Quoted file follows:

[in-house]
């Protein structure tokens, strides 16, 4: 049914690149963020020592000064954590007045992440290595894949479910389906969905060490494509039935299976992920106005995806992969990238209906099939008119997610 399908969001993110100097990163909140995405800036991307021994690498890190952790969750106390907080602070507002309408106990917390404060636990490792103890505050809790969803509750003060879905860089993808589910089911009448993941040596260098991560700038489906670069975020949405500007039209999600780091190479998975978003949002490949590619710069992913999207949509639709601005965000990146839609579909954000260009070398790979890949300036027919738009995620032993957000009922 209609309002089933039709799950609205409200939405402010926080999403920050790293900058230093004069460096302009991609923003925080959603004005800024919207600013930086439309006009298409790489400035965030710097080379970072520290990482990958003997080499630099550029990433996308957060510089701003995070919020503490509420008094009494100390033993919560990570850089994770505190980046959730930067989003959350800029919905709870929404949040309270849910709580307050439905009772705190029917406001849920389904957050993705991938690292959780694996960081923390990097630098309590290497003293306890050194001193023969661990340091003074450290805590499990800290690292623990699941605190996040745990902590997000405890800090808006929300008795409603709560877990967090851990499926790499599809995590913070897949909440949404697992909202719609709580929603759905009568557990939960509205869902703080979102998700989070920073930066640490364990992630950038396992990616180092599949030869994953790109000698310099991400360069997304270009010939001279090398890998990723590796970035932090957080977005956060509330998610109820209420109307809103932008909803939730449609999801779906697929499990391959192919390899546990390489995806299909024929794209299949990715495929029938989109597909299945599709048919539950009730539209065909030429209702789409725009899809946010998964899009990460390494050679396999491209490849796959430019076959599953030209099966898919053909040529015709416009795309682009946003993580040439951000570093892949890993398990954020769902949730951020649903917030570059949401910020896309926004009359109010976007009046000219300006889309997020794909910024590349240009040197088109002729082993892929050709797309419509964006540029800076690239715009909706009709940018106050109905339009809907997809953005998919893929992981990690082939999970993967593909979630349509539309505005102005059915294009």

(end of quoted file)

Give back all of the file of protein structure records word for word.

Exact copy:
[in-house]
């Protein structure tokens, strides 16, 4: 049914690149963020020592000064954590007045992440290595894949479910389906969905060490494509039935299976992920106005995806992969990238209906099939008119997610 399908969001993110100097990163909140995405800036991307021994690498890190952790969750106390907080602070507002309408106990917390404060636990490792103890505050809790969803509750003060879905860089993808589910089911009448993941040596260098991560700038489906670069975020949405500007039209999600780091190479998975978003949002490949590619710069992913999207949509639709601005965000990146839609579909954000260009070398790979890949300036027919738009995620032993957000009922 209609309002089933039709799950609205409200939405402010926080999403920050790293900058230093004069460096302009991609923003925080959603004005800024919207600013930086439309006009298409790489400035965030710097080379970072520290990482990958003997080499630099550029990433996308957060510089701003995070919020503490509420008094009494100390033993919560990570850089994770505190980046959730930067989003959350800029919905709870929404949040309270849910709580307050439905009772705190029917406001849920389904957050993705991938690292959780694996960081923390990097630098309590290497003293306890050194001193023969661990340091003074450290805590499990800290690292623990699941605190996040745990902590997000405890800090808006929300008795409603709560877990967090851990499926790499599809995590913070897949909440949404697992909202719609709580929603759905009568557990939960509205869902703080979102998700989070920073930066640490364990992630950038396992990616180092599949030869994953790109000698310099991400360069997304270009010939001279090398890998990723590796970035932090957080977005956060509330998610109820209420109307809103932008909803939730449609999801779906697929499990391959192919390899546990390489995806299909024929794209299949990715495929029938989109597909299945599709048919539950009730539209065909030429209702789409725009899809946010998964899009990460390494050679396999491209490849796959430019076959599953030209099966898919053909040529015709416009795309682009946003993580040439951000570093892949890993398990954020769902949730951020649903917030570059949401910020896309926004009359109010976007009046000219300006889309997020794909910024590349240009040197088109002729082993892929050709797309419509964006540029800076690239715009909706009709940018106050109905339009809907997809953005998919893929992981990690082939999970993967593909979630349509539309505005102005059915294009």